April 28, 2014 § Leave a comment
It was great to attend the official opening of a new all-weather pitch in Marlay Park , on Wednesday last, alongside the manager of the Republic of Ireland national soccer team, Martin O’Neill and local colleagues Cllr. Lettie McCarthy and Cathaoirleach Carrie Smyth.
I was delighted to attend the official opening of the new all-weather pitch at Marlay Park. This is a great resource for our local community.
I was very impressed by the facilities on show here which are already being used by South Dublin soccer clubs including Mount Merrion Youths, Mount Merrion Seniors, Broadford Rovers Seniors, Stedfast Utd., Spartak Dynamo, Dundrum Football Club and Granada Football Club.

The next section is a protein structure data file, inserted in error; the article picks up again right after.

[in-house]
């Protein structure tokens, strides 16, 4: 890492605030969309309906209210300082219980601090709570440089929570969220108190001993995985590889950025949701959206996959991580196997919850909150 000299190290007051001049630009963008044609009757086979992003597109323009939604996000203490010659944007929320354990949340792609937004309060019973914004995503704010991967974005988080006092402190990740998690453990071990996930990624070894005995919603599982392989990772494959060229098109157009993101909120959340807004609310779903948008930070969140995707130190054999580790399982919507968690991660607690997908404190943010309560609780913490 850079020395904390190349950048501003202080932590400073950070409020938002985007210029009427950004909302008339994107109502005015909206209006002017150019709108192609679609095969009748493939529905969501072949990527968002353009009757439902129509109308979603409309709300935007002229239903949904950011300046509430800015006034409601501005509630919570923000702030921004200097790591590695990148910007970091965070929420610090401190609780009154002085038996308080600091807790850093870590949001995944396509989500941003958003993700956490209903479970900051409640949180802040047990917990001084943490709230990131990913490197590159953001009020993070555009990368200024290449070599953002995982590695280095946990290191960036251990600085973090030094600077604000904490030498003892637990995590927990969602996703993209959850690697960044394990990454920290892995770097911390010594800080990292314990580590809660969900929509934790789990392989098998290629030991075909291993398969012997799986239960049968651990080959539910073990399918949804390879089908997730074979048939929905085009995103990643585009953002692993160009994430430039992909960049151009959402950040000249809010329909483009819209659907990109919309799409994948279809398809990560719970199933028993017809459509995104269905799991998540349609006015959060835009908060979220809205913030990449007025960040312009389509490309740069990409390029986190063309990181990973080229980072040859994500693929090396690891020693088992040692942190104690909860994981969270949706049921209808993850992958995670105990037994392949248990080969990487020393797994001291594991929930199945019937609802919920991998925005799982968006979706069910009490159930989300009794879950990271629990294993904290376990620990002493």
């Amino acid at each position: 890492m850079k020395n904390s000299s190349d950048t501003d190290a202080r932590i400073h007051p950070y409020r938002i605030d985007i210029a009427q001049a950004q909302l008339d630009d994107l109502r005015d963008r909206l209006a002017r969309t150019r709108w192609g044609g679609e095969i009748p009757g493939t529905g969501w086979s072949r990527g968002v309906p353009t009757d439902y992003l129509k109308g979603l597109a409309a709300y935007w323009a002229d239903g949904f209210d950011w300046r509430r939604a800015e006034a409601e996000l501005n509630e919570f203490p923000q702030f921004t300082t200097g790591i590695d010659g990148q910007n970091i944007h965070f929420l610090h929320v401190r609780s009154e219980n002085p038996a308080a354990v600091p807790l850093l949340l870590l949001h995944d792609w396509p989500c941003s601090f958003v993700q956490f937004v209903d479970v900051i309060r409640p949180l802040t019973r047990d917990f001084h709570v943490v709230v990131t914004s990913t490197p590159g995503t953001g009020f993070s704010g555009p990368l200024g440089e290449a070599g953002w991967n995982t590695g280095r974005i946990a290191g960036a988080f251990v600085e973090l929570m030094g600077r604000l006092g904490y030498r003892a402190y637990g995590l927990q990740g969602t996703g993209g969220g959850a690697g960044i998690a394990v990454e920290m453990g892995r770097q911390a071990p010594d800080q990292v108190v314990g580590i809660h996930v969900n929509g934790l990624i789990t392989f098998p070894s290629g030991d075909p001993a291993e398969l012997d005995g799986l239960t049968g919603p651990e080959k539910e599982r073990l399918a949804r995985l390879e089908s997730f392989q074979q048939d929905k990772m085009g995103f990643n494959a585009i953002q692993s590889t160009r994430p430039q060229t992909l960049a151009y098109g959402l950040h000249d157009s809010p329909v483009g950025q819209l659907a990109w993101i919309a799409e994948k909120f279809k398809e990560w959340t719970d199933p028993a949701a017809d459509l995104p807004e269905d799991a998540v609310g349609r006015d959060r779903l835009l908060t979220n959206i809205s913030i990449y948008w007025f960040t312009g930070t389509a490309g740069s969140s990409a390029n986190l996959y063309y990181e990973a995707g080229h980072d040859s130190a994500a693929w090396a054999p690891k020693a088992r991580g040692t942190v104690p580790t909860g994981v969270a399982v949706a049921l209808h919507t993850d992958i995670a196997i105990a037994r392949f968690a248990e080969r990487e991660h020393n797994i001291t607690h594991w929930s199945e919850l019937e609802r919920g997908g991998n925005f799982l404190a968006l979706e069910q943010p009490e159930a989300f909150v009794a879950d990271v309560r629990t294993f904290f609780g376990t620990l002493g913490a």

The pitch also has the capacity to be used as a Gaelic Football pitch and will provide a boost for local clubs, especially during the long winter months, when many grass pitches are unplayable.
This wonderful new pitch will be managed by Dún Laoghaire-Rathdown Leisure Services, who already successfully operate a full-size pitch in Stepaside and two smaller pitches in Meadowbrook.
This amenity will bring great health benefits to our area, offering children and adults alike a fantastic outlet through which to not only practice and develop their skills, but also to improve their well-being.
As Minister of State at the Department of Health, I’m a keen advocate of the ‘Healthy Ireland’ national framework to improve the health of our country over the coming generation, along with programmes such as the Dún Laoghaire-Rathdown Sports Partnership. I hope that the provision of this new pitch will encourage people to become more active and to lead a healthier lifestyle.